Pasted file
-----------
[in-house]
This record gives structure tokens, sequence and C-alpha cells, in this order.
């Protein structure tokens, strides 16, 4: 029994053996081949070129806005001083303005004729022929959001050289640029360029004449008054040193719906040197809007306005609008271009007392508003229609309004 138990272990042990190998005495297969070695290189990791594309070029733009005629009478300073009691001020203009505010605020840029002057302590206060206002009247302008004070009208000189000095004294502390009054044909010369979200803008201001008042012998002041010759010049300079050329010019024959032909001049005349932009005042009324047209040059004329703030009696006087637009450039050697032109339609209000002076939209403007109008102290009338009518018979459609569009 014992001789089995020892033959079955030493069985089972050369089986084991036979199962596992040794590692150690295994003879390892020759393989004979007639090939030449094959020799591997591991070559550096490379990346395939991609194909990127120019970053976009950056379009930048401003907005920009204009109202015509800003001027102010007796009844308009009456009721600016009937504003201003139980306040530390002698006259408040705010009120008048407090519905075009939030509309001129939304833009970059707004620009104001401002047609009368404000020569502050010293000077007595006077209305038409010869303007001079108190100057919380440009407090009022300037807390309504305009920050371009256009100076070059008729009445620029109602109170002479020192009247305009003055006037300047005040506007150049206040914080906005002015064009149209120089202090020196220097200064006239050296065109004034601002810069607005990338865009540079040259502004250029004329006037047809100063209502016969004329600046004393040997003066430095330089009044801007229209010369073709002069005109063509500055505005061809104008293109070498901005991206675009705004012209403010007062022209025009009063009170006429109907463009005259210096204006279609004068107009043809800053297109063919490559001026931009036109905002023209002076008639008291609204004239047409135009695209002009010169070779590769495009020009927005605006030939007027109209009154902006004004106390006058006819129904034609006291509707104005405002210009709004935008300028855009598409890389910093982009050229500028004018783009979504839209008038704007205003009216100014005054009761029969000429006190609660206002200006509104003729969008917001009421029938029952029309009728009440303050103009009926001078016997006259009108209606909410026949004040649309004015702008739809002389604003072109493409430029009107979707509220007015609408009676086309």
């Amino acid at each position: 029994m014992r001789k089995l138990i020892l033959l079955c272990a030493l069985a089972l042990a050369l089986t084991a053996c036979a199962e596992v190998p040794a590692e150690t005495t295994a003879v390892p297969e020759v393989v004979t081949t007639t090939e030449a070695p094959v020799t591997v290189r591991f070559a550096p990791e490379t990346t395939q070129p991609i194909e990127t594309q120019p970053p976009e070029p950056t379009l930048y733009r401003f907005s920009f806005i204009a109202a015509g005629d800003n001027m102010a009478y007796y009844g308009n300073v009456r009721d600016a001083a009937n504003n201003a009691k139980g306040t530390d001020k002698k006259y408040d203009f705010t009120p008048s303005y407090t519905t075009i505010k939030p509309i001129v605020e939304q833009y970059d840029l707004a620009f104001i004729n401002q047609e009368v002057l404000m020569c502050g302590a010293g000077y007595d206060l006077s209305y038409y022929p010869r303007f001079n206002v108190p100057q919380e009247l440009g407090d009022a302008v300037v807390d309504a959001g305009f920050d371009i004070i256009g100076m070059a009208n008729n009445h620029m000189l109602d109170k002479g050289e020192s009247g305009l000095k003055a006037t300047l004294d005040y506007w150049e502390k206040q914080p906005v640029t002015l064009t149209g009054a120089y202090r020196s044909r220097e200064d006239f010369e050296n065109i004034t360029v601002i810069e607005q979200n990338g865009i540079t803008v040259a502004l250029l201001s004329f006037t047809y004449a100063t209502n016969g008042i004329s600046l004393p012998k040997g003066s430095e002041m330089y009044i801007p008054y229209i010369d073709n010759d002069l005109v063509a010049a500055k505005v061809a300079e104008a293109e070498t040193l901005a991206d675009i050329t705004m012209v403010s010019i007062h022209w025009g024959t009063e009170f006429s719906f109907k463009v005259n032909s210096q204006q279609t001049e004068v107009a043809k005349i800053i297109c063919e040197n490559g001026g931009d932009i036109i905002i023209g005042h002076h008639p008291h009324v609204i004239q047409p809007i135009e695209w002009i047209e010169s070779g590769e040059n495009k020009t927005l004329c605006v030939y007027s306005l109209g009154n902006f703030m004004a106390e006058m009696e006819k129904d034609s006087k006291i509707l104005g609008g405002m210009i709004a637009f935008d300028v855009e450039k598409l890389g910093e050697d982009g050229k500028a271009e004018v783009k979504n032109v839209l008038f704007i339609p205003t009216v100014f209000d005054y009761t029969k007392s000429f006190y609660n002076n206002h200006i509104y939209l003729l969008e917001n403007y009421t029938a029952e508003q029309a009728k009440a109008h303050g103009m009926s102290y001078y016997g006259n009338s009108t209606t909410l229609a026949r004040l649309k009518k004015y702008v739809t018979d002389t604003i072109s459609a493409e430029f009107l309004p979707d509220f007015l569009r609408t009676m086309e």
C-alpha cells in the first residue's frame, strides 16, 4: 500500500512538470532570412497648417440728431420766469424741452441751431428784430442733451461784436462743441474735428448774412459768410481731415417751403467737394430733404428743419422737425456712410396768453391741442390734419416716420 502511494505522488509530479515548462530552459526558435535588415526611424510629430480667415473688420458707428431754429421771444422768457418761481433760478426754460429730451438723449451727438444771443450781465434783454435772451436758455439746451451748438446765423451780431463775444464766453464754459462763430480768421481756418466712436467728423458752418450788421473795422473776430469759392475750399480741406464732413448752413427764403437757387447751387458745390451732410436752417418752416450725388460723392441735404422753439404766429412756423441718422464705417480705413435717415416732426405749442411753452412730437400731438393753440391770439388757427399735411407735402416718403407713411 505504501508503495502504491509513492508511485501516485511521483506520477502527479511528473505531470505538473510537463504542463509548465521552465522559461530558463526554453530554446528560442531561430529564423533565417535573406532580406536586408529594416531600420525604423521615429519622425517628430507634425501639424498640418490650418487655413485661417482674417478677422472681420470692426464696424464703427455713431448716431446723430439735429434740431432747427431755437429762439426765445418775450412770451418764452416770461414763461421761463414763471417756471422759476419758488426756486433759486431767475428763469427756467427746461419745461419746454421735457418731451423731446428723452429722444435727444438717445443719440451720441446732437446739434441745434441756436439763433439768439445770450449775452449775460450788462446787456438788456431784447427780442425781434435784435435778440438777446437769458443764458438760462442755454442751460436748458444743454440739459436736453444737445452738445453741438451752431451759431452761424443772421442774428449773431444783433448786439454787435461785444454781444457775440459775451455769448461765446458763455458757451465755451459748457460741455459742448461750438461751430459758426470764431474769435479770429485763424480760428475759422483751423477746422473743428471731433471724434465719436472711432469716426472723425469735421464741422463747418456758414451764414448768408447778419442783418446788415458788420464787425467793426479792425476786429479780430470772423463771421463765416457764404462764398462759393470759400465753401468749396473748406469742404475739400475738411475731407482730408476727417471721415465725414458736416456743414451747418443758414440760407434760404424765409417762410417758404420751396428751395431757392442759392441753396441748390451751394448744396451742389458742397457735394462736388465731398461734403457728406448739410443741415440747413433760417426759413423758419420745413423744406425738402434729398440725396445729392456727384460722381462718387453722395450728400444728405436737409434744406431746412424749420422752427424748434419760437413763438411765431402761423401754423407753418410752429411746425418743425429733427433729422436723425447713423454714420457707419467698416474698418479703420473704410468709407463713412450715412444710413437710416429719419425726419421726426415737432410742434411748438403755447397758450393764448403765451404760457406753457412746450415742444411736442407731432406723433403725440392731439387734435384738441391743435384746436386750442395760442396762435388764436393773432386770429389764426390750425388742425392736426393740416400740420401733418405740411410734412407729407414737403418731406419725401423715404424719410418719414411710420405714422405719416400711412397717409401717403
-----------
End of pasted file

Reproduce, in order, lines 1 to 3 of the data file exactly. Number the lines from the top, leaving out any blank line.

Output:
[in-house]
This record gives structure tokens, sequence and C-alpha cells, in this order.
């Protein structure tokens, strides 16, 4: 029994053996081949070129806005001083303005004729022929959001050289640029360029004449008054040193719906040197809007306005609008271009007392508003229609309004 138990272990042990190998005495297969070695290189990791594309070029733009005629009478300073009691001020203009505010605020840029002057302590206060206002009247302008004070009208000189000095004294502390009054044909010369979200803008201001008042012998002041010759010049300079050329010019024959032909001049005349932009005042009324047209040059004329703030009696006087637009450039050697032109339609209000002076939209403007109008102290009338009518018979459609569009 014992001789089995020892033959079955030493069985089972050369089986084991036979199962596992040794590692150690295994003879390892020759393989004979007639090939030449094959020799591997591991070559550096490379990346395939991609194909990127120019970053976009950056379009930048401003907005920009204009109202015509800003001027102010007796009844308009009456009721600016009937504003201003139980306040530390002698006259408040705010009120008048407090519905075009939030509309001129939304833009970059707004620009104001401002047609009368404000020569502050010293000077007595006077209305038409010869303007001079108190100057919380440009407090009022300037807390309504305009920050371009256009100076070059008729009445620029109602109170002479020192009247305009003055006037300047005040506007150049206040914080906005002015064009149209120089202090020196220097200064006239050296065109004034601002810069607005990338865009540079040259502004250029004329006037047809100063209502016969004329600046004393040997003066430095330089009044801007229209010369073709002069005109063509500055505005061809104008293109070498901005991206675009705004012209403010007062022209025009009063009170006429109907463009005259210096204006279609004068107009043809800053297109063919490559001026931009036109905002023209002076008639008291609204004239047409135009695209002009010169070779590769495009020009927005605006030939007027109209009154902006004004106390006058006819129904034609006291509707104005405002210009709004935008300028855009598409890389910093982009050229500028004018783009979504839209008038704007205003009216100014005054009761029969000429006190609660206002200006509104003729969008917001009421029938029952029309009728009440303050103009009926001078016997006259009108209606909410026949004040649309004015702008739809002389604003072109493409430029009107979707509220007015609408009676086309």